We love WP-CLI. This powerful command line tool allows us to quickly stand up new WordPress sites from the command line in just a few minutes.

We do so by setting up our wp commands in a Bash script. Naturally, the first step to creating this script is to open things up with a shebang!

Next we’ll need to assign a few variables that we’ll need later in the script:

The above variables reference two files,  wp-cli.yml  and .my.cnf . We’ll circle back to those later.

Our script should exit if there’s already a WordPress install in the current directory, to prevent accidentally overwriting an existing WordPress install. We can achieve this by checking for the existence of wp-config.php:

While we’re at it we should check to ensure that the wp command is available:

We’ll also need to make sure that the aforementioned wp-cli.yml file exists. We keep this file in the .bin directory in our home directory, but if it’s not there then we can’t copy it over to the current directory. Another simple file exists check will do the job:

Next up we’ll want to parse the command line options, to allow us to perform commands or output text based on the user’s provided options.

In the above switch case, we’re checking for long form and shorthand versions of two options. If the user provides the -b or --beta option, we’ll set the beta variable to true so that we know to install the beta version of WordPress later on in the script. If the user specifies either the -h or the --help option, we’ll output some help text to let them know what this script’s options are.

Now it’s time to catch user input. This will allow us to specify some sane default values, but still allow the user running the script to specify another value they’d prefer. For this we’ll use the read command:

One thing to note here is the WordPress Version variable. By default, it’s value is set to latest. This will simply install the latest version of WordPress, which is typically what you’d want. However, in certain situations you may want to install a specific version of WordPress, for example if you’re standing up a WordPress install locally to mimic an existing site for debugging purposes. In this case, you could just enter the specific version number, for example you could type: 4.9.9.

Now that we’re capturing user input and saving it to our variables, we’re ready to copy over the wp-cli.yml file. This is a YAML configuration file that WP-CLI can read options from.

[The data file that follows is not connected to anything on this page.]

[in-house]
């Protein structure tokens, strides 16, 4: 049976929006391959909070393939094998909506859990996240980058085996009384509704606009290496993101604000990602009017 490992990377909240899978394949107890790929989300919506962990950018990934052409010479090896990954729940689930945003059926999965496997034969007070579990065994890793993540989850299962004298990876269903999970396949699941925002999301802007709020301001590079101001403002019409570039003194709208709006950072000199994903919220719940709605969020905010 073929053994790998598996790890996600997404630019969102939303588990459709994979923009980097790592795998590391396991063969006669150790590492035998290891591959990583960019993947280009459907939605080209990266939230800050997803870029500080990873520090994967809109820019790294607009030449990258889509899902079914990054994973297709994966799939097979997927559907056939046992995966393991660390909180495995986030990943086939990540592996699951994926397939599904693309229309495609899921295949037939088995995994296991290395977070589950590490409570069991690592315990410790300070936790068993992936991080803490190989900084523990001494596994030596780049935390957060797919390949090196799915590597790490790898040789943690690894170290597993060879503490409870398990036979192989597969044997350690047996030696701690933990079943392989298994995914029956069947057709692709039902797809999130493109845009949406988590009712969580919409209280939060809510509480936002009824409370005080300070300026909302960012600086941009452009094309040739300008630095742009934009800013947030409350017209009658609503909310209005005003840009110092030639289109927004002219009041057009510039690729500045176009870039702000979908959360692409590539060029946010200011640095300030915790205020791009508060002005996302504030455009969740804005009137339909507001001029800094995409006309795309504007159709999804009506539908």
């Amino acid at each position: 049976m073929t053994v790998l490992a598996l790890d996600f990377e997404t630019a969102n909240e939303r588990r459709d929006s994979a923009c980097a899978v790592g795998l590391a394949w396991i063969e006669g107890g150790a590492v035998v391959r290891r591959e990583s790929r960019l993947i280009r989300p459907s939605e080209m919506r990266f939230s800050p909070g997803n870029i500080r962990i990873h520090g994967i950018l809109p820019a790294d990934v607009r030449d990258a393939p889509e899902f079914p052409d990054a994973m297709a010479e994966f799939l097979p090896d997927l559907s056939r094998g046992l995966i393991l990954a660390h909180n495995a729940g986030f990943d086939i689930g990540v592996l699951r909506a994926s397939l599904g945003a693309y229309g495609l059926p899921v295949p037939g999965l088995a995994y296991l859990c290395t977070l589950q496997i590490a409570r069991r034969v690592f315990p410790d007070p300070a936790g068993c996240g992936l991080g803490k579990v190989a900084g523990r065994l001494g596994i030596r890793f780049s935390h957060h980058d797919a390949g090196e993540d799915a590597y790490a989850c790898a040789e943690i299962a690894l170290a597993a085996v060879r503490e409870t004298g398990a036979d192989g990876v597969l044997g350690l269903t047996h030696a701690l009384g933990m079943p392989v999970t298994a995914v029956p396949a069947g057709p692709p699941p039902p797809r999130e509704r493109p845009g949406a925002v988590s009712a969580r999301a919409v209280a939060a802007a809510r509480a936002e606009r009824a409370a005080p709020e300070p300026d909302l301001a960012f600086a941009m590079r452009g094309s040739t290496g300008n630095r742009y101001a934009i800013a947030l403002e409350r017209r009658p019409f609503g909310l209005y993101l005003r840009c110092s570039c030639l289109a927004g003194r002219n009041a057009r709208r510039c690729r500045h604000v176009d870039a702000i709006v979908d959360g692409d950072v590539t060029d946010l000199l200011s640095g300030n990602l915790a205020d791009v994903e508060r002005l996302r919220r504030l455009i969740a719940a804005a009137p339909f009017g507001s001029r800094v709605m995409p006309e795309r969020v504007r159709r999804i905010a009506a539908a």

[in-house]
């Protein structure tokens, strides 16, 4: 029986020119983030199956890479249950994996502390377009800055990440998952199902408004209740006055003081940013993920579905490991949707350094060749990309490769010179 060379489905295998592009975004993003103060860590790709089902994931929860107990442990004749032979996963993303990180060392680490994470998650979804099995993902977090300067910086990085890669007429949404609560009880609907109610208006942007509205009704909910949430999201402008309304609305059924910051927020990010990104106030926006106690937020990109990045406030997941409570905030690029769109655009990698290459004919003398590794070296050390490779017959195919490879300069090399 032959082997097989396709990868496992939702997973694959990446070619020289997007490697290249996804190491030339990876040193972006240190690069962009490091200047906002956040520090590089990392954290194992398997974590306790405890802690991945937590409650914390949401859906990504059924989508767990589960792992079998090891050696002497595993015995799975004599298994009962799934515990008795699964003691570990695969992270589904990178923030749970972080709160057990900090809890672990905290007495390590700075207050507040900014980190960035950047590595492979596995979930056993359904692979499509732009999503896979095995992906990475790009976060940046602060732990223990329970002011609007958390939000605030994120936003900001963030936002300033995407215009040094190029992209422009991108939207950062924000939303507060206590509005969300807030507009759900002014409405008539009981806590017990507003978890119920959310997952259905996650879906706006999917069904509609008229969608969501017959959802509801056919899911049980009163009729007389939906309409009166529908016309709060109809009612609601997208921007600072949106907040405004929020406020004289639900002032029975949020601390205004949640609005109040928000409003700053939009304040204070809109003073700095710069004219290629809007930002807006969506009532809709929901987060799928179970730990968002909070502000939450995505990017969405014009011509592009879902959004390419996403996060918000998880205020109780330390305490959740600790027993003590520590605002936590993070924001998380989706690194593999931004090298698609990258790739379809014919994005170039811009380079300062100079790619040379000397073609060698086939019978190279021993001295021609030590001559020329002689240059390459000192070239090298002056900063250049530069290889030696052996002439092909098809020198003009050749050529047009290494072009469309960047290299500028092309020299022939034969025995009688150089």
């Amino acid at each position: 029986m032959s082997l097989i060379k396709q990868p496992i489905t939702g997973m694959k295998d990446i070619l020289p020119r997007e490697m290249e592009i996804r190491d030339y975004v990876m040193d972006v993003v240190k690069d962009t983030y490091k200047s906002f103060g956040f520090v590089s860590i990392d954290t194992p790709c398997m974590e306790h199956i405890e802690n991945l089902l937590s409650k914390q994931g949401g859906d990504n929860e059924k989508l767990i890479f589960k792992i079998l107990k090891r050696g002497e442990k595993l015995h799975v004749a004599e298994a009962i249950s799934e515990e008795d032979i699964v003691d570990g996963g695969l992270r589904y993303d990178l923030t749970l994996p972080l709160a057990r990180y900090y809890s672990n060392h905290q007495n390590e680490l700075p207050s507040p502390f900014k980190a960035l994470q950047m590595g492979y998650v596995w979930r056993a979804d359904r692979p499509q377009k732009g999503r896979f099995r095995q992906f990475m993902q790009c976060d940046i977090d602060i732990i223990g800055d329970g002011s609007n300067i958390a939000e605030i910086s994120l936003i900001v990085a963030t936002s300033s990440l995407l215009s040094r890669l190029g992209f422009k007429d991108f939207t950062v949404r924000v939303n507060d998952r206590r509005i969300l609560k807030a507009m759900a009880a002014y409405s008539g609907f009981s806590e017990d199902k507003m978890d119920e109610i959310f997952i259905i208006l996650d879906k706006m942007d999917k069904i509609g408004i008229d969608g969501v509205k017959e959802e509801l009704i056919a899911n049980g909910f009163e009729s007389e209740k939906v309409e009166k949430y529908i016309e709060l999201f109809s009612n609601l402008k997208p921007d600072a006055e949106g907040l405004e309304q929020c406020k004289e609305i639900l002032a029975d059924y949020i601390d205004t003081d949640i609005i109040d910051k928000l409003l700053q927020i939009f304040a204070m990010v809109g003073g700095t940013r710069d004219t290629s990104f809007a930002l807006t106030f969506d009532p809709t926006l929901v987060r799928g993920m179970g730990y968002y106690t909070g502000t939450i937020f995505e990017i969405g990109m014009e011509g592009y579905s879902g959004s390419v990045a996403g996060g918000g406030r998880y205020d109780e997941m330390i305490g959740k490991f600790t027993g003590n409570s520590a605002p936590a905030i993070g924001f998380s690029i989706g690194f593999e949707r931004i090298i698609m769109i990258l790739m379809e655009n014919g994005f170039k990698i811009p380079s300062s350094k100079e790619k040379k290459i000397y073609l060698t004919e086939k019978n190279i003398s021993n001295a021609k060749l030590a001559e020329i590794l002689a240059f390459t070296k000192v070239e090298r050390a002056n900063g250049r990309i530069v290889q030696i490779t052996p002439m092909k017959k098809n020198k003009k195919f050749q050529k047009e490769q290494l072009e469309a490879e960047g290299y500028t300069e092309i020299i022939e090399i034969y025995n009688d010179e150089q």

Next up we’re going to need to get the MySQL password so we can create the database for our new WordPress install. We use a MySQL configuration file in .my.cnf to store this password so that we aren’t putting passwords on the command line where they can accessed via history:

We’re now ready to use WP-CLI to install WordPress:

Now we have WordPress installed, but we can run a few automated customizations at this point if we want. First up let’s remove the default plugins that WordPress ships with:

Next let’s set the rewrite structure and flush our URL rewrites:

Finally, we output a confirmation to the user that WordPress has been installed:

A quick note on the two external files our script references. First up is the .my.cnf file which should exist in your user’s home directory. It’s contents should look like this, replacing “passwordgoeshere” with your MySQL user’s actual password, and replacing “root” with your MySQL user’s username:

Please note that there should not be a space between client and root in the above syntax. If your MySQL user is root, then you’d specify that line as [clientroot].

The other file is the wp-cli.yml file. In our case we are just using it to specify our use of the mod_rewrite Apache module. This file should contain the following:

Of course, all of this is just the beginning. You could expand upon this Bash script in many ways, for example to copy over a starter theme that you prefer to use as a starting point for your new WordPress projects, or to copy over and then activate some plugins that you always use.